It is the early day of JSR 374 but the EG is certainly making progress. At this stage, it is already possible to test, amongst other new features, JSON Pointer and JSON Patch as the early build of the JSR 374 RI already support those. Those tests would be a good place to look to understand how the API works. Note that at time of writing, the 'diff' method isn't yet implemented in the early JSR 374 RI build.

Getting feedback early on is really important for the various EGs!  Make sure to look and test the various APIs that will, at some point, be part of Java EE 8.

If you want to know more about the JSON-P 1.1, watch this JavaOne session where Kinman Chung (JSR 374 Specification Lead) explains the plans for JSON-P 1.1. In addition, the Java API for JSON Processing project page, the JSR 374 Users mailing list and Issue Tracker are useful resources to check.

Tuesday Jul 15, 2014

Java API for JSON Binding (JSON-B)

JSON-P (Java API for JSON Processing - JSR-353) provides a portable standard solution to parse, generate, transform, and query JSON using 2 APIs, a streaming API and an object model API based on the streaming API. JSON-P was one of the API added to Java EE7.

But clearly JSON parsing and JSON generation was a first step and only a (important) part of the global equation. To convert Java objects from/to JSON representation, you have to rely on different solutions, different frameworks such as EclipseLink MOXy or Google GSON to just name two! The issue is that, obviously, all those frameworks are all different since there is no standard in that space. This was also clearly reflected in the Java EE 8 Community Survey as JSON Binding was the most asked feature!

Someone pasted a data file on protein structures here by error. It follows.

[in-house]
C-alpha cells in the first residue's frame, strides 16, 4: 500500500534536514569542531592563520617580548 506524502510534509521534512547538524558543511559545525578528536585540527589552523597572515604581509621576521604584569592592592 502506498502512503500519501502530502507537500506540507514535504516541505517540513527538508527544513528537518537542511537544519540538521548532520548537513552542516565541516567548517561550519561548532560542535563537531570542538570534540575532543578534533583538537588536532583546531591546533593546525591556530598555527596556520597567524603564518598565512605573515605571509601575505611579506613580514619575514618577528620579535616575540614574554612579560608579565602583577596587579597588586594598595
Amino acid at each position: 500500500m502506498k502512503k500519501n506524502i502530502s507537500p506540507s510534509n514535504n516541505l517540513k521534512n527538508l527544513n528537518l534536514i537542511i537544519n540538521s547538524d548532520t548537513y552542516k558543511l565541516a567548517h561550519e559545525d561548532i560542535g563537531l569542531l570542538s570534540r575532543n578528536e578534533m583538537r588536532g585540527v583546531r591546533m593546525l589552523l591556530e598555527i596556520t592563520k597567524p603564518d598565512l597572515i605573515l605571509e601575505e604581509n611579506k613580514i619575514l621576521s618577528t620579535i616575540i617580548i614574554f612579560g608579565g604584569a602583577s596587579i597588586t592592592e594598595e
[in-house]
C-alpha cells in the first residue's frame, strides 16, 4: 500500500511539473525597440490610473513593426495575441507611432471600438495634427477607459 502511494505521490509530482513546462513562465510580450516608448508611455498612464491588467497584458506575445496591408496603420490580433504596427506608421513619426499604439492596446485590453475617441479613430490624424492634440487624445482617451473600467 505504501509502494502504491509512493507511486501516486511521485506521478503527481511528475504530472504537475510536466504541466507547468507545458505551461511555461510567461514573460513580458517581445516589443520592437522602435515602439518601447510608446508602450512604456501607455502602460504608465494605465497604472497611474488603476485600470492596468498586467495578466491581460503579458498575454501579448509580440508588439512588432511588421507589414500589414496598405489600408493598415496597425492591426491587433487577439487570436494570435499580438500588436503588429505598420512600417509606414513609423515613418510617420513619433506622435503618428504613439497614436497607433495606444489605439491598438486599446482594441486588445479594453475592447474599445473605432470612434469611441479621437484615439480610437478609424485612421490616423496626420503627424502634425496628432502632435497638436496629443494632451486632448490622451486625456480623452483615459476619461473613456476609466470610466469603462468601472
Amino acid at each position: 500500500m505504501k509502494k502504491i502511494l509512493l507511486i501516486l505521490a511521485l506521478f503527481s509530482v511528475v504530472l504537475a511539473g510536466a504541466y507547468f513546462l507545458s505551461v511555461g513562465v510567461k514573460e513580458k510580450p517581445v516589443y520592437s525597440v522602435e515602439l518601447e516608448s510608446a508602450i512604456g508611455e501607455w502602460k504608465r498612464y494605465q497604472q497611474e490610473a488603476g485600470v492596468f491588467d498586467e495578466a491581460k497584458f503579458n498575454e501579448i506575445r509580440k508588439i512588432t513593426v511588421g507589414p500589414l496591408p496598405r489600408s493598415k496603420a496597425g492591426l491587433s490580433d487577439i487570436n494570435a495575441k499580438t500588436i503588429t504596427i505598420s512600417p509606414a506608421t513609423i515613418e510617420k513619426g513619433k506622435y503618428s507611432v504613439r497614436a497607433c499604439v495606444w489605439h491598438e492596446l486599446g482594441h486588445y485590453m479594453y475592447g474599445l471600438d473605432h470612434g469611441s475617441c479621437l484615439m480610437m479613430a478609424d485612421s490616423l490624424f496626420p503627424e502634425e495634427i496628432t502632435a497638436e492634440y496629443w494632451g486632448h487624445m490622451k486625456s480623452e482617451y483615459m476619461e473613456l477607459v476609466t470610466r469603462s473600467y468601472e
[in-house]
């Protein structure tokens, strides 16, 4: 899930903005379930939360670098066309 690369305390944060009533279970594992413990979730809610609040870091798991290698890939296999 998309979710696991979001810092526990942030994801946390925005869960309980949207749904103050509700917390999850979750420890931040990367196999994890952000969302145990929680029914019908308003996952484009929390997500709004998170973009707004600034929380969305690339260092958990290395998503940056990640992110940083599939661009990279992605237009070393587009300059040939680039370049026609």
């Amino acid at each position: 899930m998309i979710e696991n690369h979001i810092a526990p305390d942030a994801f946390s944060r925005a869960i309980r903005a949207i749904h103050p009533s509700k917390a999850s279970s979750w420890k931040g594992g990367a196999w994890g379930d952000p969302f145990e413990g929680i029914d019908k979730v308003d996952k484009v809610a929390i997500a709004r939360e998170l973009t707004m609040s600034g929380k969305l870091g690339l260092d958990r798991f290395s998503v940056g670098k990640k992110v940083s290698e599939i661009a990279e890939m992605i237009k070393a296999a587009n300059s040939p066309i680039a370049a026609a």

Oracle plans to submit a new JSR to solve that particular problem, i.e. the 'Java API for JSON Binding' JSR. The JSON-B JSR aims to define a standard binding layer for converting Java objects to JSON messages and vice versa. JSON-B will leverage and complement JSON-P (JSR 353). The draft proposal for the JSON-B JSR has just been made public to gather feedback and recruit supporters before it is submitted to the JCP in August. JSON-B will be targeted for inclusion in Java EE 8 but will also work with Java EE 7. And timing wise, it is aligned with the current Java EE 8 roadmap.

It's summer time and August isn't that far, so make sure to read the proposal and gives us your feedback quickly!

Tuesday Jul 01, 2014

Java EE @ Java Day Tokyo 2014

Java Day Tokyo 2014 was held on May 22nd. Organized by Oracle Japan, it is the largest Java developer event in the country. Indeed it is really a replacement to JavaOne Japan. This was another highly successful year for the event with a fully sold out venue packed with youthful, energetic developers. Speakers included Steve Chin, Stuart Marks, Simon Ritter, Nandini Ramani, Cameron Purdy and Yoshio Terada. Topics included Java SE, Java EE and JavaFX. Cameron Purdy, Vice President of Development at Oracle responsible for Java EE, shared the Java EE 8 road-map during the opening keynote.